Policy Perspectives

Wednesday, August 27, 2008 HB40, Transparency in Government, Nonprofits & Elections   Volume 4 Issue 8  
The People Have Spoken
A Municipal Perspective to the Issue of Townships, Annexations and Incorporations
Government By the People
Utah Intergovernmental Roundtable 2008 Annual Summit
The Time is Right for Government Transparency
Nonprofits and Elections
Playing Second Fiddle in the Pyramid
About Policy Perspectives...
Medical Malpractice, Supported Employment, Nonprofits
July 30, 2008
E-governance, Prenatal Care in Utah
June 25, 2008
Governance, State Budget Reports
May 29, 2008
Childhood Obesity, Stadium Funding, Local Economic Development
April 30, 2008
State Rankings, Healthcare Legislation
March 26, 2008

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Government By the People
Citizens’ Role in Developing Public Policy
by Craig Nielson, CPPA

An interesting behavioral phenomenon may be manifesting itself in Salt Lake County. The Hawthorne effect, named after a series of experiments conducted during the 1920s and 30s, maintains “that people's behavior and performance change following new or increased attention.” This could explain what’s been occurring in the unincorporated areas of Salt Lake County as a result of state legislation that required county officials to consider citizen input before moving on a very sensitive issue.

House Bill 40 came into existence in 1995 to protect the unincorporated areas of Salt Lake County from being unfairly taken over by existing municipalities. This legislative protection was scheduled to expire, or “sunset,” in 2005, but was extended until 2010 to give county officials an opportunity, as was stipulated in the legislation, to determine the will of the citizens in the townships. Officials from the county worked with the University of Utah’s Center for Public Policy & Administration to develop a survey that allowed citizens to share their opinion on the subject. During this time, community councils that represent the unincorporated townships and areas ran an aggressive education campaign encouraging citizens to let their voices be heard. Thousands of citizens jumped at the chance to be heard and used the survey’s open-ended questions as an opportunity to make policy recommendations regarding the future of their communities. These recommendations were then submitted to county officials who reviewed them along with the results of the survey.

The “increased attention” as manifested in the lengths to which the county was willing to go to obtain its citizens’ opinions, seems to have helped empower citizens, who have been attending community council meetings in higher numbers. Jeff Silvestrini, acting president of the councils’ umbrella organization, the Association for Community Councils Together, and chair of the Olympus Cove Community Council, says he’s never seen anything like it, and believes the increased community involvement is also due, in part, to County Mayor Peter Corroon’s increase of funding to the community councils citizen outreach and education efforts. Rita Lund, outreach coordinator for the East-side unincorporated areas, and former chair of the Canyon Rim Township” agrees. “Two or three years ago, community councils were given 200-300 dollars each year for making copies, etc.” she explains. “Last year, they were given a [combined] total of 180,000 dollars. That money does a lot to tell citizens ‘you matter.’”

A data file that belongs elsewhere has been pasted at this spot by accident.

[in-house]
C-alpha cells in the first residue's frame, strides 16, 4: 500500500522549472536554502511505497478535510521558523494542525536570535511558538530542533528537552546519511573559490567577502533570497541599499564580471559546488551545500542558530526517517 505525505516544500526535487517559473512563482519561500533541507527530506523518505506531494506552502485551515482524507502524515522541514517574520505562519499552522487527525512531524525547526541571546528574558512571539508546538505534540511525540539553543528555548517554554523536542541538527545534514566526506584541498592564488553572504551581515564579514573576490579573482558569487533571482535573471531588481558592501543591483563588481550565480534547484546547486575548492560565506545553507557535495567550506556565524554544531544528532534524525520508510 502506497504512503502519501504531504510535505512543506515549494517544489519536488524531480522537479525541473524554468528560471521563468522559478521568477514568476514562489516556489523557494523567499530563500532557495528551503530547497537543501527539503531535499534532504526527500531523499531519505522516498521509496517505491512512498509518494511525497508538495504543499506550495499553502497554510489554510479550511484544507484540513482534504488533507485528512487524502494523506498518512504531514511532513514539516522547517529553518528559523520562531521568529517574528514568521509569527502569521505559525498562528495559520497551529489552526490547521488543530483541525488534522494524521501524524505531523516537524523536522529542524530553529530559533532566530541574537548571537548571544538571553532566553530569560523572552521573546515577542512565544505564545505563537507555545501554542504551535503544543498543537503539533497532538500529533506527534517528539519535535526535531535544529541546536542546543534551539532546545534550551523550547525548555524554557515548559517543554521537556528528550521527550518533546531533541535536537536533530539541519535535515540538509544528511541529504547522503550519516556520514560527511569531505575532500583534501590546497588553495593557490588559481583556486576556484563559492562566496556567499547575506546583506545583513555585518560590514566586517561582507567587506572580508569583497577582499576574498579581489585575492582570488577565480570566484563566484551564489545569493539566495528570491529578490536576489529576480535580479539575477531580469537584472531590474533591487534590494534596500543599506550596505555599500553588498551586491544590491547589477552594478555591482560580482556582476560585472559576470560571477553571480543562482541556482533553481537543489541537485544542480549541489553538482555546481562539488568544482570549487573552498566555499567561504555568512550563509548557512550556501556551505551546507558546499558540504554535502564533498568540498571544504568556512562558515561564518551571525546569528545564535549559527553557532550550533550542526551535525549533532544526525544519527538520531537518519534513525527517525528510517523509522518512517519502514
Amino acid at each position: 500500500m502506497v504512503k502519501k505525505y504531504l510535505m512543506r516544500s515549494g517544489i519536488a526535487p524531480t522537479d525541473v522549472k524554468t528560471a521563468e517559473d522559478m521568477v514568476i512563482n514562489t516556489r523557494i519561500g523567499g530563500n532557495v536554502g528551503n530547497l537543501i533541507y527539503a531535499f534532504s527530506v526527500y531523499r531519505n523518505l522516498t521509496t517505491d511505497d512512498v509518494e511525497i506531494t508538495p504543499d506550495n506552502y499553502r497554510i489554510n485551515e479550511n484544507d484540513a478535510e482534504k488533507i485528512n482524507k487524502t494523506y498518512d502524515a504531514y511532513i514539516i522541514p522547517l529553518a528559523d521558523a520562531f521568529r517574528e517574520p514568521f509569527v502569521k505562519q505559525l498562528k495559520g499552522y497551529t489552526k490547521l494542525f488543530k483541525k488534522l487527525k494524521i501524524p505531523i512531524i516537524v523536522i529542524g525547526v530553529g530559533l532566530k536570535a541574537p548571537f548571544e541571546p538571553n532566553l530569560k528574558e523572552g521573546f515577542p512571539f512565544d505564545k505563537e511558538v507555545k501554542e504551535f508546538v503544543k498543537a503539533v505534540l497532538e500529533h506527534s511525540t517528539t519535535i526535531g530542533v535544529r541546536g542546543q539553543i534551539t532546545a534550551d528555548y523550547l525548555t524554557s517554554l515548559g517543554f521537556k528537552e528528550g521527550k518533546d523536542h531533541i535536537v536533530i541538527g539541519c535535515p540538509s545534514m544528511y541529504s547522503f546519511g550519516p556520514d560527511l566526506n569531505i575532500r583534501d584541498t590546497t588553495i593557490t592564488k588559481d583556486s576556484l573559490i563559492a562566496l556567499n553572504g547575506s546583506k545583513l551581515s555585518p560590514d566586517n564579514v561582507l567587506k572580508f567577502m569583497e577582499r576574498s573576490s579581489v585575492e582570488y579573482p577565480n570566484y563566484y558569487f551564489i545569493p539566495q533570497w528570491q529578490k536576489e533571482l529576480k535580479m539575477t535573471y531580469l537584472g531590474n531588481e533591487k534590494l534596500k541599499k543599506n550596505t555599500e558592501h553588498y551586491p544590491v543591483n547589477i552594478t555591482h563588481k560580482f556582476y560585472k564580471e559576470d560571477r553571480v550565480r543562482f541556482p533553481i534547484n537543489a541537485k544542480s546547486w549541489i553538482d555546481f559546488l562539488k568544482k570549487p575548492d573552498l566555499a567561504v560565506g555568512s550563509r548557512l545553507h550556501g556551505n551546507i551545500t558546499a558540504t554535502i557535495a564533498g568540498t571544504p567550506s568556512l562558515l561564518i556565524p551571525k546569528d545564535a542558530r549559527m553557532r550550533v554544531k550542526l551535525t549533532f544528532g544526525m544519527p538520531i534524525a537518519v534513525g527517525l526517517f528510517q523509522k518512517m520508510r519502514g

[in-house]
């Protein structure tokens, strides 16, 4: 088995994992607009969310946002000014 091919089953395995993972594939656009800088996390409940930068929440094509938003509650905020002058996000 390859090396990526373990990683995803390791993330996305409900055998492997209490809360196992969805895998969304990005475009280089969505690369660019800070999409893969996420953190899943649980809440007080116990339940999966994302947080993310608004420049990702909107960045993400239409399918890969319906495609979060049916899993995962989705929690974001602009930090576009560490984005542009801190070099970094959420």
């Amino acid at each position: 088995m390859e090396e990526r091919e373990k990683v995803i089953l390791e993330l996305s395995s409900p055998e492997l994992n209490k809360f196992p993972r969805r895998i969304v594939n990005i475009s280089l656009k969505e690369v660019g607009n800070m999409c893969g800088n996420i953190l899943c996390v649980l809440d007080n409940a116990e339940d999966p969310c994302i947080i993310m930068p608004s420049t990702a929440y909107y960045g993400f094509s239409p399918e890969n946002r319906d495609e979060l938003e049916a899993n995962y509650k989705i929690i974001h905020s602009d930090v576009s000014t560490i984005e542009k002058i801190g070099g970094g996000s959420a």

With more money to work with and more citizens attending community council meetings, residents of the Salt Lake County’s unincorporated areas are beginning to play an active role in formulating the “municipal priorities” that the chairs of the community councils share during meetings with the three at-large county council members. Citizen volunteers are being recruited in record numbers to serve on exploratory committees designed to investigate the contingencies associated with possible township annexations and incorporations. Others are helping out with community outreach events and preparing educational material for township newspapers.

Most people view the citizen involvement demonstrated during the HB 40 study as extremely positive—particularly on the east side of the county, where the HB 40 mail and phone surveys compelled property owners who had been confused about the complex city and county boundaries in the area to learn more about their municipal surroundings. “People are beginning to see themselves as living in a community,” says Lund, who believes community thinking to be the reason citizens are willing to educate themselves and others on relevant issues—and, in some cases, make policy recommendations.

This brand of citizen activism in the unincorporated communities reminds us that our country is steeped in a political tradition that values a government not only of the people and for the people, but also by the people. Nevertheless, the extent to which citizens should participate in the formulation of public policy feels like unfamiliar territory to many. Now that community councils have garnered substantial citizen support and are being taken seriously by an inclusive county government, many are asking what will happen next? According to Lund, in one of the recent meetings between at-large county council members and the chairs of the community councils, at-large members brought up one possibility worth noting: eliminating the need for the county council’s ability to overrule the zoning change and conditional use permit recommendations provided by the unincorporated communities’ planning and zoning commission. A change like this would move unelected citizens up a few steps in the policy making process. With the momentum some of these citizens' groups have gained, the sky could be the limit.


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